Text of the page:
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IN BRIEF

Nonfiction

July 11, 1993|SUSAN SALTER REYNOLDS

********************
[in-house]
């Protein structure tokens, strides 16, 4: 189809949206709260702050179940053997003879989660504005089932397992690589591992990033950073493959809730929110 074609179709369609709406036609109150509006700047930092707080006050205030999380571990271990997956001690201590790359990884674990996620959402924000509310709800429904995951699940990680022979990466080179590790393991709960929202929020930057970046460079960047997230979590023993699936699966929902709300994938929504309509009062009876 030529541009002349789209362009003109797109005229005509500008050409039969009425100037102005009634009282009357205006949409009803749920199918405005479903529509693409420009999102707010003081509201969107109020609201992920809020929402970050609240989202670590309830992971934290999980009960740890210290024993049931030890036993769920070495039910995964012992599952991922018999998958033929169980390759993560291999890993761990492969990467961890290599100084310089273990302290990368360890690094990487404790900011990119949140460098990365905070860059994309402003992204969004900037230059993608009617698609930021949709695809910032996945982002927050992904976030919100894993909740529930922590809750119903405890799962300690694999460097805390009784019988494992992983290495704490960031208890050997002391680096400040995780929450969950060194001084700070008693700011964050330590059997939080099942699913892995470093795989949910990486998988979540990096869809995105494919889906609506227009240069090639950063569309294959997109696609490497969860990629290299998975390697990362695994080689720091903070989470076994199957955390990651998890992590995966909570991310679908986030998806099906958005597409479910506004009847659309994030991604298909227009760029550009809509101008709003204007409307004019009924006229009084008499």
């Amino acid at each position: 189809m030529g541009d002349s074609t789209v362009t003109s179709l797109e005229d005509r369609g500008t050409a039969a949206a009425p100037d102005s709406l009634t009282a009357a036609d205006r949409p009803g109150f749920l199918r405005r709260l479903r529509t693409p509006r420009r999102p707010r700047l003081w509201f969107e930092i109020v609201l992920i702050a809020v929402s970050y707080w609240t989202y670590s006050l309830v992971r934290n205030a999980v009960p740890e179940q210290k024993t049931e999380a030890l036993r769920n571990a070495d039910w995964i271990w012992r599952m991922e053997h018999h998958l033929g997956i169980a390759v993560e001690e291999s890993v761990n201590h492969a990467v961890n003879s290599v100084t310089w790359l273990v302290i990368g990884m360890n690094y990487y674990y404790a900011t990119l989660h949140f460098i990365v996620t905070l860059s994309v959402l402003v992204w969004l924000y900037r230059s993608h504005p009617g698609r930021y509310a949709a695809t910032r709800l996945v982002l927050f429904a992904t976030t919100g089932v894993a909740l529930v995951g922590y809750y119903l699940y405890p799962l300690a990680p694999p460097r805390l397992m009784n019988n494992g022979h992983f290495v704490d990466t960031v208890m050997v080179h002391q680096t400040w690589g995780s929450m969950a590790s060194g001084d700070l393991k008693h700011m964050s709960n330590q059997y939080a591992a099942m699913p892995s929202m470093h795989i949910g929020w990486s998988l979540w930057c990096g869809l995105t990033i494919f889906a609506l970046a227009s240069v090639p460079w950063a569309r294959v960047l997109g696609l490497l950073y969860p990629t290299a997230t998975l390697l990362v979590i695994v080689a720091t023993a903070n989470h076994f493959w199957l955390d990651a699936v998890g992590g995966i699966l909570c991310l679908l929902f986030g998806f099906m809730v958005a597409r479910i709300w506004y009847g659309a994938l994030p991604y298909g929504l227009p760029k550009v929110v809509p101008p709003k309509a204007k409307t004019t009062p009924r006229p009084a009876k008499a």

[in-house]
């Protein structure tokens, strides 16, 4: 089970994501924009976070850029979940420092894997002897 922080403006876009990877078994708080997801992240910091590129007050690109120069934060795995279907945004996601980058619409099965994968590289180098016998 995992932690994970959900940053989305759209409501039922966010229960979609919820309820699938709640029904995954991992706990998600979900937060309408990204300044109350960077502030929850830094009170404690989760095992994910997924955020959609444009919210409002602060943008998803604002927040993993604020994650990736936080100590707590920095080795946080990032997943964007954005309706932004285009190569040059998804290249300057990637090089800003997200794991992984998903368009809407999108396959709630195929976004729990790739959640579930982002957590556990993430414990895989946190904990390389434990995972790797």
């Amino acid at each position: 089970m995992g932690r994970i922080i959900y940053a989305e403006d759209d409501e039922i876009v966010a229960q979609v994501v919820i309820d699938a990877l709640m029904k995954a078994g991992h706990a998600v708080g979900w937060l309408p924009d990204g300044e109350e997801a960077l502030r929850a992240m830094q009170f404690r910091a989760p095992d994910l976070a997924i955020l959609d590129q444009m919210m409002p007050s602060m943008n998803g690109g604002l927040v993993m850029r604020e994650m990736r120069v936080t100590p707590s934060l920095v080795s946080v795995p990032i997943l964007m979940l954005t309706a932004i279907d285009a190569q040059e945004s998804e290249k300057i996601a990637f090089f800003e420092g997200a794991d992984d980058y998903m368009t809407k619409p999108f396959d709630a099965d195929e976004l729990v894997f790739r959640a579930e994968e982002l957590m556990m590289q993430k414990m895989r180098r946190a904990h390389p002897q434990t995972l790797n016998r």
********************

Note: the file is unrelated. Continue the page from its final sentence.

SONGBIRDS, TRUFFLES, AND WOLVES: An American Naturalist in Italy by Gary Paul Nabhan. (Pantheon: $22: 227 pp.) In September of 1990, Nabhan, a desert naturalist and writer, took a pilgrimage across 200 miles of Tuscany and Umbria, the route of Saint Francis, from La Verna, east of Florence, to Assisi. Saint Francis, patron saint of ecology "should have inspired his followers to greater sensitivity toward the land and its creatures," Nabhan writes. Instead, the Franciscan Way is paved with disappointments, as the Mediterranean region is one of the best examples of the "Western tendency to control or kill wild nature." Like all good travel books, this is also about leaving things behind--in Nabhan's case a lost marriage, and a period of his life in which he attached himself to causes and ideologies. "I wanted everyone to become born-again environmentalists," he writes, and toward the end of his walk: "I had become a pilgrim to seek out my feelings about the wild spirit and the institutions that are built around it; these sooner or later contain it, unless they are constantly reopened to the larger world." And so Nabhan follows the path of a saint to learn how to become a heretic.

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